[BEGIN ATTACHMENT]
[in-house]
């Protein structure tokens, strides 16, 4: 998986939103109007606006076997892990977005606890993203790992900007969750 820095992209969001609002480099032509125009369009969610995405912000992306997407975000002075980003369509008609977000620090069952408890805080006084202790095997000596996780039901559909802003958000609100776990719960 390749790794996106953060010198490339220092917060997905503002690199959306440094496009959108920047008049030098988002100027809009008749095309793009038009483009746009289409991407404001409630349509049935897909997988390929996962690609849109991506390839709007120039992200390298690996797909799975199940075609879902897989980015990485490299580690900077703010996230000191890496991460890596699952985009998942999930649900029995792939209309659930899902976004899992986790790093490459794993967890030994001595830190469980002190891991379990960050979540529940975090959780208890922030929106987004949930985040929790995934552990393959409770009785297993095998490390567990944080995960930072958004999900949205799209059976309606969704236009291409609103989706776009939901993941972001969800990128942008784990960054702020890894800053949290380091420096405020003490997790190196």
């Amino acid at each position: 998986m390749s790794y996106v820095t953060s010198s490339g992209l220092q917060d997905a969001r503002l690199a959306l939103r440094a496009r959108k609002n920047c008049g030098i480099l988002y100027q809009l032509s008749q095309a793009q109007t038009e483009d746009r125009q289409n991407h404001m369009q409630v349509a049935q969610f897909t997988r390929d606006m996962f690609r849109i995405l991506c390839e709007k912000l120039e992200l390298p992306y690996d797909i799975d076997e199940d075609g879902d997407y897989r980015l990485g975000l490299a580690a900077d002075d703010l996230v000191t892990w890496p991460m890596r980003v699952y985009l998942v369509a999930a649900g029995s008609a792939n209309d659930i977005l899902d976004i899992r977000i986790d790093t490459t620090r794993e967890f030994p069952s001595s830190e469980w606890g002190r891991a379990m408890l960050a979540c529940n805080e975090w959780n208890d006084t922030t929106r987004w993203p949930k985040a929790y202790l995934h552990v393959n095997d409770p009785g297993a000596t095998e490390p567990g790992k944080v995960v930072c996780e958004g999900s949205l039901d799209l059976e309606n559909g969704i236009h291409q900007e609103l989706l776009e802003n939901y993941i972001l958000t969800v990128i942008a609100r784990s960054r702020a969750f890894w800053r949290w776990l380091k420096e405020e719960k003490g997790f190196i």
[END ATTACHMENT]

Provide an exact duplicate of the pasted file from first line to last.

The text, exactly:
[in-house]
């Protein structure tokens, strides 16, 4: 998986939103109007606006076997892990977005606890993203790992900007969750 820095992209969001609002480099032509125009369009969610995405912000992306997407975000002075980003369509008609977000620090069952408890805080006084202790095997000596996780039901559909802003958000609100776990719960 390749790794996106953060010198490339220092917060997905503002690199959306440094496009959108920047008049030098988002100027809009008749095309793009038009483009746009289409991407404001409630349509049935897909997988390929996962690609849109991506390839709007120039992200390298690996797909799975199940075609879902897989980015990485490299580690900077703010996230000191890496991460890596699952985009998942999930649900029995792939209309659930899902976004899992986790790093490459794993967890030994001595830190469980002190891991379990960050979540529940975090959780208890922030929106987004949930985040929790995934552990393959409770009785297993095998490390567990944080995960930072958004999900949205799209059976309606969704236009291409609103989706776009939901993941972001969800990128942008784990960054702020890894800053949290380091420096405020003490997790190196």
């Amino acid at each position: 998986m390749s790794y996106v820095t953060s010198s490339g992209l220092q917060d997905a969001r503002l690199a959306l939103r440094a496009r959108k609002n920047c008049g030098i480099l988002y100027q809009l032509s008749q095309a793009q109007t038009e483009d746009r125009q289409n991407h404001m369009q409630v349509a049935q969610f897909t997988r390929d606006m996962f690609r849109i995405l991506c390839e709007k912000l120039e992200l390298p992306y690996d797909i799975d076997e199940d075609g879902d997407y897989r980015l990485g975000l490299a580690a900077d002075d703010l996230v000191t892990w890496p991460m890596r980003v699952y985009l998942v369509a999930a649900g029995s008609a792939n209309d659930i977005l899902d976004i899992r977000i986790d790093t490459t620090r794993e967890f030994p069952s001595s830190e469980w606890g002190r891991a379990m408890l960050a979540c529940n805080e975090w959780n208890d006084t922030t929106r987004w993203p949930k985040a929790y202790l995934h552990v393959n095997d409770p009785g297993a000596t095998e490390p567990g790992k944080v995960v930072c996780e958004g999900s949205l039901d799209l059976e309606n559909g969704i236009h291409q900007e609103l989706l776009e802003n939901y993941i972001l958000t969800v990128i942008a609100r784990s960054r702020a969750f890894w800053r949290w776990l380091k420096e405020e719960k003490g997790f190196i």